( AFP ) - The United States has told North Korea it must come clean on all its suspected nuclear programmes to secure removal from Washington's list of state sponsors of terrorism, a report said Tuesday.
The US State Department earlier confirmed that the communist state on Monday began an unprecedented disabling of its plutonium-based nuclear programme under the supervision of a nine-member US team.
"Yes, the process has started," said department spokesman Tom Casey in Washington. "Obviously it is going to be a process that is going to take some time."
The North's action to roll back the programme, after half a century of research and development, follows a February six-nation accord under which it will receive major aid and diplomatic benefits for full denuclearisation.
Among these are removal from the terrorism listing, which currently bans US economic assistance to the impoverished state as well as loans from the World Bank or other multilateral organisations.
The North is one of five states on the list, along with Cuba, Iran, Sudan and Syria.
At a meeting in Beijing between the chief US and North Korean nuclear negotiators on October 31, Washington gave Pyongyang "concrete terms" for its removal, Yonhap news agency said.
"The measures for North Korea to take include not only implementing 11 concrete measures aimed at disabling the nuclear facilities by year-end but also clarifying the UEP (uranium enrichment programme) based on more convincing evidence," a government official told the agency in Boston.
US claims in 2002 that the North was operating a covert highly enriched uranium programme to make weapons fuel, in addition to the plutonium operation, led to the collapse of a 1994 nuclear disarmament deal.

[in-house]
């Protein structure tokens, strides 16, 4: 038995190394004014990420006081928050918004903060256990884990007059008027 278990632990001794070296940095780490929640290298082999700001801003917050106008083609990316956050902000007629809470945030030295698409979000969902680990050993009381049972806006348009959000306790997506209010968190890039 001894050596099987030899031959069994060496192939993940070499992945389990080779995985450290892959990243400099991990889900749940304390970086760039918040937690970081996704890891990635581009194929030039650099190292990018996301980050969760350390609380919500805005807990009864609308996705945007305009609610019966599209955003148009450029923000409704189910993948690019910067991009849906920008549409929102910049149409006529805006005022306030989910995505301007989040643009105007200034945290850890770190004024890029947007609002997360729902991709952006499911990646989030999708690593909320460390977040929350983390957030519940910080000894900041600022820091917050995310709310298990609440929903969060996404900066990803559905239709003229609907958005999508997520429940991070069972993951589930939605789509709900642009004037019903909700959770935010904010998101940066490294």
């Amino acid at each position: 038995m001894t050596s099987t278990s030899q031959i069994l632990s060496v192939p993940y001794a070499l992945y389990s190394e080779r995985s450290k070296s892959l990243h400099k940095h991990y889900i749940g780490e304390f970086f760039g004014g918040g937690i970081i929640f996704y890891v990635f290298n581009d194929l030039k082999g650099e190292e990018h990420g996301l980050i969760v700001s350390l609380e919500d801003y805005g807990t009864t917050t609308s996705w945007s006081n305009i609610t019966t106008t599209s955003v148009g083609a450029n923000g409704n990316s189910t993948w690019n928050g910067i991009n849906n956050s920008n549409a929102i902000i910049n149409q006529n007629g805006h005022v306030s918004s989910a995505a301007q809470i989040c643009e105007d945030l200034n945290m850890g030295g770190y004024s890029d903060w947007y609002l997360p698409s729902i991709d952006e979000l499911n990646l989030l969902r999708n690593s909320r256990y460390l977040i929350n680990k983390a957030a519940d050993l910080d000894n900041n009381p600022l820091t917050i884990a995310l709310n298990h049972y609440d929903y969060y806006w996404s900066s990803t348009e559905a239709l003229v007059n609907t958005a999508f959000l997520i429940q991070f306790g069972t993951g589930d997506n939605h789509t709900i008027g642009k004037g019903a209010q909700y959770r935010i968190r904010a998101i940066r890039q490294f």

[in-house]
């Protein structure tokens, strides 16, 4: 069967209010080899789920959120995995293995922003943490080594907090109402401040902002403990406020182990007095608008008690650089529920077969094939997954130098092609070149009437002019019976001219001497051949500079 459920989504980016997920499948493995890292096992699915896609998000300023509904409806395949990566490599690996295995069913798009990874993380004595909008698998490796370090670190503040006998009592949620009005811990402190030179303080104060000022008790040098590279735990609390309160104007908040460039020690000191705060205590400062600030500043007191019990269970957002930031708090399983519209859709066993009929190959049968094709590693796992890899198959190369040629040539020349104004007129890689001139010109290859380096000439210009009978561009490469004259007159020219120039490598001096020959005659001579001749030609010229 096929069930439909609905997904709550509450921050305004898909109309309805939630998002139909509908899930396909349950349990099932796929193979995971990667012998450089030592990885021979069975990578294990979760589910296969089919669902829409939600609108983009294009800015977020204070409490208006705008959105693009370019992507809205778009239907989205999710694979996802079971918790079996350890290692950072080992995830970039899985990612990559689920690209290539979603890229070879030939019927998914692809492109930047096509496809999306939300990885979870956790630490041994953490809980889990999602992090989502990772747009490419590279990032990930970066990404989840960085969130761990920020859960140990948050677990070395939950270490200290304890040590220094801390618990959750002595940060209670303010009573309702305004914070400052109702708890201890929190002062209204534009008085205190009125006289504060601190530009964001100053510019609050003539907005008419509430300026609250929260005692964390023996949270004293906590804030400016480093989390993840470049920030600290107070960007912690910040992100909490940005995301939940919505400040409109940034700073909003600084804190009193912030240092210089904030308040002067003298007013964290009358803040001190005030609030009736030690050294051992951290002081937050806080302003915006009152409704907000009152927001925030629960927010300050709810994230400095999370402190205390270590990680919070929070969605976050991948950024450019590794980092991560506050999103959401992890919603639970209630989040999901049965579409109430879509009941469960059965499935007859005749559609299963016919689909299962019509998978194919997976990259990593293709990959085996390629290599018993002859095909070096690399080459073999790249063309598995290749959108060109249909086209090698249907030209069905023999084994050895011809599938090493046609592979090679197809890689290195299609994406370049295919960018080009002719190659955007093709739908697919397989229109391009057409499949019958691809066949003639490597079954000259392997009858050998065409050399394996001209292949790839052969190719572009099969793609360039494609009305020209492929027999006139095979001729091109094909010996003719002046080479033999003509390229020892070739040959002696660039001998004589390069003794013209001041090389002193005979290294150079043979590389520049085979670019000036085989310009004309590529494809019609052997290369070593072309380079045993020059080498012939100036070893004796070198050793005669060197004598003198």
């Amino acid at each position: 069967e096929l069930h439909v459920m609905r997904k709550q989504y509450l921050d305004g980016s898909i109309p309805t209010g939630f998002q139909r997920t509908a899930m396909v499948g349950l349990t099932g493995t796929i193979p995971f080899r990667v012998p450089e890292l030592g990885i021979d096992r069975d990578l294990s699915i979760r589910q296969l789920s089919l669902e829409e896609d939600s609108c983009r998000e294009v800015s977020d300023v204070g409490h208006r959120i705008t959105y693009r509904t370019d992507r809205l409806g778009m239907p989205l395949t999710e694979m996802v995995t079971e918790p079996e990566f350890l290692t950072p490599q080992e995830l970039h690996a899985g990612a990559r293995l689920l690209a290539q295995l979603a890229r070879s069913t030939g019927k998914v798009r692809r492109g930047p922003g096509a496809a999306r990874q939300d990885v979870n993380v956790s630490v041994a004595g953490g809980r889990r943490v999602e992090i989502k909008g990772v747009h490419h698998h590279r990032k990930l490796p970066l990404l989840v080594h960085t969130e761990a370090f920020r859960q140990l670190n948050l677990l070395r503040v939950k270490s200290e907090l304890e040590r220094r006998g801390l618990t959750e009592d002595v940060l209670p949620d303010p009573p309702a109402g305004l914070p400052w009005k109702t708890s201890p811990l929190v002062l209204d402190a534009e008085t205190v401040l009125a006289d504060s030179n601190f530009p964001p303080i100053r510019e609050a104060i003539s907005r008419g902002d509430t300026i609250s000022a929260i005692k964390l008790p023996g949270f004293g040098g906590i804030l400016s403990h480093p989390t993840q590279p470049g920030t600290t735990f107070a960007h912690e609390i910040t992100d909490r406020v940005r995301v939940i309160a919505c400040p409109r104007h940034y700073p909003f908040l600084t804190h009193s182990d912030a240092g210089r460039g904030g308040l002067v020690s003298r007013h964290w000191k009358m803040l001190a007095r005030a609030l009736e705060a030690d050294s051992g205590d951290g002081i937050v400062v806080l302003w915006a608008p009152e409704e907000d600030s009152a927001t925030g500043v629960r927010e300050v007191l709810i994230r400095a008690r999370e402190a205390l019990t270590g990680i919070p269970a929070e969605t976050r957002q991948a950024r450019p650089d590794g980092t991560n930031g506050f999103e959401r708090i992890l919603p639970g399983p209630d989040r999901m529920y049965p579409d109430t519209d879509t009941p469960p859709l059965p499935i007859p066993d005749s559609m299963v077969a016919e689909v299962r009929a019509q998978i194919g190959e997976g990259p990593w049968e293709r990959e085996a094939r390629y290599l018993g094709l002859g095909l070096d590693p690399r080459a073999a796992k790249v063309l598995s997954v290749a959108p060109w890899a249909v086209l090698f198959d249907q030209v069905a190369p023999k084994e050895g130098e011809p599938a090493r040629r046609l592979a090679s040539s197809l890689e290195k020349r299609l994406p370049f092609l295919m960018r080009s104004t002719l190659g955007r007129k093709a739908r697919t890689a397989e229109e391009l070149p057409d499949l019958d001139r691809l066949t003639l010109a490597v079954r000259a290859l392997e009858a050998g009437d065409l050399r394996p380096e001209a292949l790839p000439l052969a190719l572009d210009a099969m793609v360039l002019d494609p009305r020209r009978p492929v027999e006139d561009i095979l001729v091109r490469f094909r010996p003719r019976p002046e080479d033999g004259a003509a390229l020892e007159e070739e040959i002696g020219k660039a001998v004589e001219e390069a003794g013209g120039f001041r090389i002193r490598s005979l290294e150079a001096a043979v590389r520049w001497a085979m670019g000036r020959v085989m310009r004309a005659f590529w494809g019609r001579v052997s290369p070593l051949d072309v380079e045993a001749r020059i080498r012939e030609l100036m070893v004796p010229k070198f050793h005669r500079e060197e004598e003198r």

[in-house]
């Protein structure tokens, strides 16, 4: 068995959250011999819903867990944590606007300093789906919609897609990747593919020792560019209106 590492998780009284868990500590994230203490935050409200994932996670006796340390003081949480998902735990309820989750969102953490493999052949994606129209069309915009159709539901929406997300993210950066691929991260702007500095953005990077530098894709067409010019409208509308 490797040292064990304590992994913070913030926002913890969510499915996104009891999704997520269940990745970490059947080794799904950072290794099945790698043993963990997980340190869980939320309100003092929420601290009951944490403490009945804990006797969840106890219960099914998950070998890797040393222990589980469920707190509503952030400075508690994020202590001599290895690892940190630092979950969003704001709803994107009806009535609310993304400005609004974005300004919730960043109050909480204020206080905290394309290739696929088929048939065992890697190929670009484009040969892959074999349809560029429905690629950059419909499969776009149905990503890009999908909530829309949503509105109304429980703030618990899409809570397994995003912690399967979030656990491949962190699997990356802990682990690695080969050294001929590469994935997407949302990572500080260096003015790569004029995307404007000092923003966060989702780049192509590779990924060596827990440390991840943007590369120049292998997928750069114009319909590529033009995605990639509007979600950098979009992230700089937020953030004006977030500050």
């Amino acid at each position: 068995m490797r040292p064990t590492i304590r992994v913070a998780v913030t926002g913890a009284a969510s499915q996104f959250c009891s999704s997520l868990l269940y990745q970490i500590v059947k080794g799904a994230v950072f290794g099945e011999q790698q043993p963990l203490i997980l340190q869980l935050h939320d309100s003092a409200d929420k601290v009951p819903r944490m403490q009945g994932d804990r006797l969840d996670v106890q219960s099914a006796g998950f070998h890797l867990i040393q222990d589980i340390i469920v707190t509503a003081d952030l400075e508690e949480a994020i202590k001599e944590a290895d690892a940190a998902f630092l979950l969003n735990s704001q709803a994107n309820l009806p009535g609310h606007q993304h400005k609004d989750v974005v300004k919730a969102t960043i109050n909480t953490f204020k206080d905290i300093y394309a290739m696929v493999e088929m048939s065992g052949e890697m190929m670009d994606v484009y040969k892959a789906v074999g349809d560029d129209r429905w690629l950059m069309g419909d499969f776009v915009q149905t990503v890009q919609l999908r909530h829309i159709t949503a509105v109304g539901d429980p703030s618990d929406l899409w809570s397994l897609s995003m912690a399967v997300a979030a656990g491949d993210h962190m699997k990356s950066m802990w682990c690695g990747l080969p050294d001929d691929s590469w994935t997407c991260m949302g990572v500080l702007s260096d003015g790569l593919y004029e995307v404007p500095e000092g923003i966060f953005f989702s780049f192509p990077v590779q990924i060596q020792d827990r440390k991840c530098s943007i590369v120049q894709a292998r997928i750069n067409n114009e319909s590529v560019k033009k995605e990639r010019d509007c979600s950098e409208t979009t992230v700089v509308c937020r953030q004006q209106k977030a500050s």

The Yonhap reporter was accompanying South Korean Foreign Minister Song Min-Soon on a US visit. The agency said that if the North is to be delisted by year-end, President George W. Bush should report his decision to Congress no later than November 16 to comply with a 45-day notice period.
Casey said the US team is expected to stay at the Yongbyon nuclear complex until the three core facilities -- the reactor, the reprocessing plant and the fuel fabrication plant -- have been put out of action by year-end.
The North, which staged a nuclear test in October 2006, took the first step under the six-nation February accord by shutting down the reactor in July. Disablement aims to make the reactor and other plants unusable for at least a year while talks on total denuclearisation continue.
The impoverished state will receive energy aid worth hundreds of millions of dollars in return for disablement and for a full declaration of all its nuclear programmes.
If it goes on next year to dismantle the plants and give up its plutonium stockpile and nuclear weapons, it can expect normalised relations with Washington and a peace pact to replace the armistice which ended the 1950-1953 Korean War.
Negotiators from the six nations -- the two Koreas, the United States, China, Japan and Russia -- have reportedly called for the withdrawal of about 8,000 spent fuel rods from the reactor as one of the 11 disablement steps.
Yonhap has said the removal of the rods, which weigh some 50 tonnes in total, was expected to take at least six weeks. The US team was expected to keep them in a cooling pond until a decision is made on how to dispose of them.